Saturday, August 08, 2015

The Train Bill

Train Bill Being Challenged by Norfolk Southern

 
A bill seeking to limit the operation of locomotives in Delaware is being challenged.

Approved by the General Assembly in June on a contested vote in both chambers, Senate Bill 135 would prohibit the "non-essential idling of locomotives between 8 p.m. and 7 a.m."

 The sponsors of the bill -- State Sen. Dave McBride, D-Hawk's Nest, and State Reps. Valerie Longhurst, D-Bear & Melanie George Smith, D-Bear-Newark -- maintain that idling locatives degrade the quality of life of Delawareans living near freight lines.

Freight train operations have increased significantly in northern New Castle County over the last two years as the Delaware City oil refinery has switched its feedstock from foreign crude shipped by tankers to Canadian oil sent via rail cars.

The measure has not yet been sent to Gov. Jack Markell, whose signature is needed for it to become law.

The Norfolk Southern Corporation is not waiting for the bill's enactment.  Earlier this week, company officials filed a petition with the U.S. Department of Transportation's Surface Transportation Board (STB) challenging the measure. In the August 4th action, the railroad company asked the STB for an "expedited declaratory order" finding the bill's idling restrictions "preempted by federal law."

Should Gov. Markell sign the bill, Norfolk Southern officials said in a letter sent to State House Minority Leader Danny Short, R-Seaford, that they intend to ask a federal court to block its enforcement.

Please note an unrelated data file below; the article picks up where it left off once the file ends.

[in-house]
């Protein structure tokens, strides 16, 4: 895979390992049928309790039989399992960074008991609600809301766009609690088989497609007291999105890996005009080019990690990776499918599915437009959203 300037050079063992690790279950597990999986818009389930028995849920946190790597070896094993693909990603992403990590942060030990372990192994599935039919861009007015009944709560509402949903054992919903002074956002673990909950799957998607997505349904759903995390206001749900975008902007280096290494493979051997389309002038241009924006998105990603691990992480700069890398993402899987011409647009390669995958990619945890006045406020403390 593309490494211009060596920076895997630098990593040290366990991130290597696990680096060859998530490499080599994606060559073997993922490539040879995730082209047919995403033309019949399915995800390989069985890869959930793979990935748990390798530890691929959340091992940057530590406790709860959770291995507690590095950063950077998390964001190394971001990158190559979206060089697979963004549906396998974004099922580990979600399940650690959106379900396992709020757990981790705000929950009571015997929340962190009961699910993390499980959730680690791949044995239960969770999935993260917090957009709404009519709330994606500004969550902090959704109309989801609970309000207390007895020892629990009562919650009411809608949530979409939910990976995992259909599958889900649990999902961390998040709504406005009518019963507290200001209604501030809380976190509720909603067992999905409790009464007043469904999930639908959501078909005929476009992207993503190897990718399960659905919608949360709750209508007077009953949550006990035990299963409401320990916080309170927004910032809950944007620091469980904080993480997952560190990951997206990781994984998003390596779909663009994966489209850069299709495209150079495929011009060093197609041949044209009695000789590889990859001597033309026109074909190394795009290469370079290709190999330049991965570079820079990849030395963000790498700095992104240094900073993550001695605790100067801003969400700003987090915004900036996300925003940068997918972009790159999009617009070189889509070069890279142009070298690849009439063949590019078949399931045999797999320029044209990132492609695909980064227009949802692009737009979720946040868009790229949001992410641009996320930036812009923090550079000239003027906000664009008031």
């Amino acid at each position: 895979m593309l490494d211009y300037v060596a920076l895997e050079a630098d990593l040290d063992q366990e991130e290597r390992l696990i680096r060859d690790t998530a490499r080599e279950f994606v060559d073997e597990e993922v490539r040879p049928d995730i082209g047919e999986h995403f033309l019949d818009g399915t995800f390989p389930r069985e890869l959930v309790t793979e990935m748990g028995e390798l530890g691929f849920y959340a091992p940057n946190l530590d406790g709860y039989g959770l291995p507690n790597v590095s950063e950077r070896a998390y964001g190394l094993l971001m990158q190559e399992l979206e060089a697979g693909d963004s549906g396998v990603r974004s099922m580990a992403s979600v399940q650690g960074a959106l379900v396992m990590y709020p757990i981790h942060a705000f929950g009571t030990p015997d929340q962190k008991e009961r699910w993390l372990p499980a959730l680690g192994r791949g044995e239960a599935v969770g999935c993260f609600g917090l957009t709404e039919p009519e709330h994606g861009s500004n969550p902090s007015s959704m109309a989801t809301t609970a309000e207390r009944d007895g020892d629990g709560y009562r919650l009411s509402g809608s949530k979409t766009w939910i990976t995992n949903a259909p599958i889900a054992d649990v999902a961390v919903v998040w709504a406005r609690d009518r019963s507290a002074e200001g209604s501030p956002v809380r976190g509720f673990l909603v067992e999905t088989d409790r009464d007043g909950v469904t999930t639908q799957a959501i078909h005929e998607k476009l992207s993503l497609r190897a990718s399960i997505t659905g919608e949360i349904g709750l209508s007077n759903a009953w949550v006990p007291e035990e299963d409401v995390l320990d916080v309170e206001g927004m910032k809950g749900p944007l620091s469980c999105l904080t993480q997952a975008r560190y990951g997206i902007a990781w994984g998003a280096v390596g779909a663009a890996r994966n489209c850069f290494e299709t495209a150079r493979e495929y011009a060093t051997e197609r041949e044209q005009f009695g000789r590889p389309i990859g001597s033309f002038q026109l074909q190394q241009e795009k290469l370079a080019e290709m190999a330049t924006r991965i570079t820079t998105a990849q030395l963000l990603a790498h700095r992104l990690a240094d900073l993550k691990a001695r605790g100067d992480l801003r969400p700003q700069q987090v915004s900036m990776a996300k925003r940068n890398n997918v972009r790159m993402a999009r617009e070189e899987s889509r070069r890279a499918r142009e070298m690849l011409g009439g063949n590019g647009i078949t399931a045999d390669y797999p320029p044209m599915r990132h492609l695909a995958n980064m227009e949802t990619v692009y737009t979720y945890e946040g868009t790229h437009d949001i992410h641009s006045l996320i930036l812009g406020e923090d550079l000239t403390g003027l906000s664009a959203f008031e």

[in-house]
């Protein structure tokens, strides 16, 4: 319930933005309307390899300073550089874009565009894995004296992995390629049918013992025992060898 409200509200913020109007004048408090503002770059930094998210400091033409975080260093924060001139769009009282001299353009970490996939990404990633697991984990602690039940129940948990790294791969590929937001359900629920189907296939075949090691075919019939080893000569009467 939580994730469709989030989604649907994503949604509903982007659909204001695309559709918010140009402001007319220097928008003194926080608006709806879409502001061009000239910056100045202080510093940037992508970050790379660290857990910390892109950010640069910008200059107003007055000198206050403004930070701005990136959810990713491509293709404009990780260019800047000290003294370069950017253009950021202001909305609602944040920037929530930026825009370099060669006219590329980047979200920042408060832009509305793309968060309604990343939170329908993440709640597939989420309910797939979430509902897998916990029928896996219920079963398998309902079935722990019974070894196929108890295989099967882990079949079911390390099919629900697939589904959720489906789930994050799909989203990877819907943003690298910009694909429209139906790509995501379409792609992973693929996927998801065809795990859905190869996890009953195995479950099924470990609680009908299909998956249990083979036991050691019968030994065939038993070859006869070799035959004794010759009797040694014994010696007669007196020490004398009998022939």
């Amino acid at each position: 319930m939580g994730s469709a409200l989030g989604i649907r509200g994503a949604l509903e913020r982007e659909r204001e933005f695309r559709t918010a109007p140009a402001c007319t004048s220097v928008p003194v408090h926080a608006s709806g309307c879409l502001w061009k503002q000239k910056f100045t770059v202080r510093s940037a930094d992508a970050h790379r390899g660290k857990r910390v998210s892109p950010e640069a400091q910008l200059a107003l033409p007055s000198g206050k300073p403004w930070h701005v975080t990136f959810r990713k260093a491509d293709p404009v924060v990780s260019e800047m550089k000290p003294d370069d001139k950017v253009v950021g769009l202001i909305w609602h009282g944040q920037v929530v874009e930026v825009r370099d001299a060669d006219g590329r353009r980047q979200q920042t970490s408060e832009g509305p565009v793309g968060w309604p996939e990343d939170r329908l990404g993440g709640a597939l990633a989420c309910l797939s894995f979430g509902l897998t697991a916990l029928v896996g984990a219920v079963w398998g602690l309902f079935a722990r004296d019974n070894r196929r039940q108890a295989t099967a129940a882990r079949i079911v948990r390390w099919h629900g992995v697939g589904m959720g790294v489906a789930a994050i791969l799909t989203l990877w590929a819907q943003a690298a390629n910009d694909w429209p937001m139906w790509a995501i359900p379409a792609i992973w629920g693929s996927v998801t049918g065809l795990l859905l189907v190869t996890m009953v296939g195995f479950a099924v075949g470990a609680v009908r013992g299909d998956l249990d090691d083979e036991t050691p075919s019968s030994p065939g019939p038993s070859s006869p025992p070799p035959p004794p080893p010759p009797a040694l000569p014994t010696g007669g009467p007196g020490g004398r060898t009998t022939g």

State Rep.
Rich Collins

Rep. Short was one of four House members to vote against the bill. The others were State Reps. Ruth Briggs King, R--Georgetown-Long Neck; Rich Collins, R--Millsboro; & Lyndon Yearick, R--Camden-Woodside.

 
In all, 11 lawmakers cast dissenting votes.

 Rep. Short said while he is no fan of Norfolk Southern, who he says has been less than vigilant maintaining its rail crossings in the state, he thought the legislation was hastily introduced and considered.

"It seemed to be a quick reaction to eliminate an annoyance for local constituents, without much reflection on if it was mechanically feasible or on what impact it would have on train operations," he said.  "I thought more information was needed before we could to make a thoughtful decision.  It wasn't provided, so I felt compelled to vote against it."

The bill was introduced in the Senate on June 11th and cleared the House after 9 p.m. on June 30th, the last night of 2015 legislative session.
 
 
The above was picked up from The Delaware House of Representatives e-newsletter
 
 
 

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